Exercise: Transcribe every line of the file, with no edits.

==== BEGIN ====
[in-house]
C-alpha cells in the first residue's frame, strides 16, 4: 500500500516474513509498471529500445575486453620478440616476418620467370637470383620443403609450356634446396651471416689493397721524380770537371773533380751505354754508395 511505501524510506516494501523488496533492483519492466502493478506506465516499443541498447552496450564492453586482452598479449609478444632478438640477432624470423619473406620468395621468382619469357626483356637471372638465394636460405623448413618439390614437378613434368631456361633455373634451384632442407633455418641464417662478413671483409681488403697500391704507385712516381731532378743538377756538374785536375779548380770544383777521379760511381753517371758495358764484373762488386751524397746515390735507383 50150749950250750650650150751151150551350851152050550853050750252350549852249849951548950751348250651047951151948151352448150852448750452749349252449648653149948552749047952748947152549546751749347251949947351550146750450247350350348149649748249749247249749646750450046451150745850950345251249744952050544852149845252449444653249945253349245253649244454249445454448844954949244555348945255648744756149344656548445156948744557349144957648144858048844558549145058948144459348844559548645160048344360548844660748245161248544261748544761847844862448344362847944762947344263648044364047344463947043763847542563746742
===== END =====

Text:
[in-house]
C-alpha cells in the first residue's frame, strides 16, 4: 500500500516474513509498471529500445575486453620478440616476418620467370637470383620443403609450356634446396651471416689493397721524380770537371773533380751505354754508395 511505501524510506516494501523488496533492483519492466502493478506506465516499443541498447552496450564492453586482452598479449609478444632478438640477432624470423619473406620468395621468382619469357626483356637471372638465394636460405623448413618439390614437378613434368631456361633455373634451384632442407633455418641464417662478413671483409681488403697500391704507385712516381731532378743538377756538374785536375779548380770544383777521379760511381753517371758495358764484373762488386751524397746515390735507383 50150749950250750650650150751151150551350851152050550853050750252350549852249849951548950751348250651047951151948151352448150852448750452749349252449648653149948552749047952748947152549546751749347251949947351550146750450247350350348149649748249749247249749646750450046451150745850950345251249744952050544852149845252449444653249945253349245253649244454249445454448844954949244555348945255648744756149344656548445156948744557349144957648144858048844558549145058948144459348844559548645160048344360548844660748245161248544261748544761847844862448344362847944762947344263648044364047344463947043763847542563746742